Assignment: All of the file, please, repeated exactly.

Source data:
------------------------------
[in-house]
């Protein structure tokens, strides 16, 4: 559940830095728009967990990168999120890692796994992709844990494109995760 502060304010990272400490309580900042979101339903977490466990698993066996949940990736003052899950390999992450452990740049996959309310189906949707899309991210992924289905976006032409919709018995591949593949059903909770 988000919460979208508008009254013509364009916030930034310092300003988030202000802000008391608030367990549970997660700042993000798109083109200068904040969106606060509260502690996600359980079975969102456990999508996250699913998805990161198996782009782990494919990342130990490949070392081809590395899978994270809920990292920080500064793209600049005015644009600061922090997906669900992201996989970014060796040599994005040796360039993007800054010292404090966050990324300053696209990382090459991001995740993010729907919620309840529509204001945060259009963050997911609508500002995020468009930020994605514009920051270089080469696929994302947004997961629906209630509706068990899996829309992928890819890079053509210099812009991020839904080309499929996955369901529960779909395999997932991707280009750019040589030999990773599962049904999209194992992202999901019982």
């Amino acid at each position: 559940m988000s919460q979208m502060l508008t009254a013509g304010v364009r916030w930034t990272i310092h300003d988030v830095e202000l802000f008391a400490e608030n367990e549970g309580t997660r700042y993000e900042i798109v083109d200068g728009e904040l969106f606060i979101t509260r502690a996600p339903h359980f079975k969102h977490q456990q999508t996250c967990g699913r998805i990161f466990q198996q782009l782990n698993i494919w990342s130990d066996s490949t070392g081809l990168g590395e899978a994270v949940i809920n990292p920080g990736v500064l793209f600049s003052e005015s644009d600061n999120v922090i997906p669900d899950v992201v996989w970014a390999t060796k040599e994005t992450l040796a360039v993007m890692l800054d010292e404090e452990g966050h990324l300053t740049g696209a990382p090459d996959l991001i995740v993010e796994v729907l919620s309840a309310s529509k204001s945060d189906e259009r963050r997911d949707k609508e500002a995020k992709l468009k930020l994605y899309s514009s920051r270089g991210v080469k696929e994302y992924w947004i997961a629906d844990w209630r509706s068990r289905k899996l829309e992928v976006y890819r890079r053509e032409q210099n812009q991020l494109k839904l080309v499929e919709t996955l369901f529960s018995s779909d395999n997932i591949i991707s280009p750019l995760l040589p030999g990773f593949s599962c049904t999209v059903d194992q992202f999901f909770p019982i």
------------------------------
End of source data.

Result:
[in-house]
């Protein structure tokens, strides 16, 4: 559940830095728009967990990168999120890692796994992709844990494109995760 502060304010990272400490309580900042979101339903977490466990698993066996949940990736003052899950390999992450452990740049996959309310189906949707899309991210992924289905976006032409919709018995591949593949059903909770 988000919460979208508008009254013509364009916030930034310092300003988030202000802000008391608030367990549970997660700042993000798109083109200068904040969106606060509260502690996600359980079975969102456990999508996250699913998805990161198996782009782990494919990342130990490949070392081809590395899978994270809920990292920080500064793209600049005015644009600061922090997906669900992201996989970014060796040599994005040796360039993007800054010292404090966050990324300053696209990382090459991001995740993010729907919620309840529509204001945060259009963050997911609508500002995020468009930020994605514009920051270089080469696929994302947004997961629906209630509706068990899996829309992928890819890079053509210099812009991020839904080309499929996955369901529960779909395999997932991707280009750019040589030999990773599962049904999209194992992202999901019982």
């Amino acid at each position: 559940m988000s919460q979208m502060l508008t009254a013509g304010v364009r916030w930034t990272i310092h300003d988030v830095e202000l802000f008391a400490e608030n367990e549970g309580t997660r700042y993000e900042i798109v083109d200068g728009e904040l969106f606060i979101t509260r502690a996600p339903h359980f079975k969102h977490q456990q999508t996250c967990g699913r998805i990161f466990q198996q782009l782990n698993i494919w990342s130990d066996s490949t070392g081809l990168g590395e899978a994270v949940i809920n990292p920080g990736v500064l793209f600049s003052e005015s644009d600061n999120v922090i997906p669900d899950v992201v996989w970014a390999t060796k040599e994005t992450l040796a360039v993007m890692l800054d010292e404090e452990g966050h990324l300053t740049g696209a990382p090459d996959l991001i995740v993010e796994v729907l919620s309840a309310s529509k204001s945060d189906e259009r963050r997911d949707k609508e500002a995020k992709l468009k930020l994605y899309s514009s920051r270089g991210v080469k696929e994302y992924w947004i997961a629906d844990w209630r509706s068990r289905k899996l829309e992928v976006y890819r890079r053509e032409q210099n812009q991020l494109k839904l080309v499929e919709t996955l369901f529960s018995s779909d395999n997932i591949i991707s280009p750019l995760l040589p030999g990773f593949s599962c049904t999209v059903d194992q992202f999901f909770p019982i």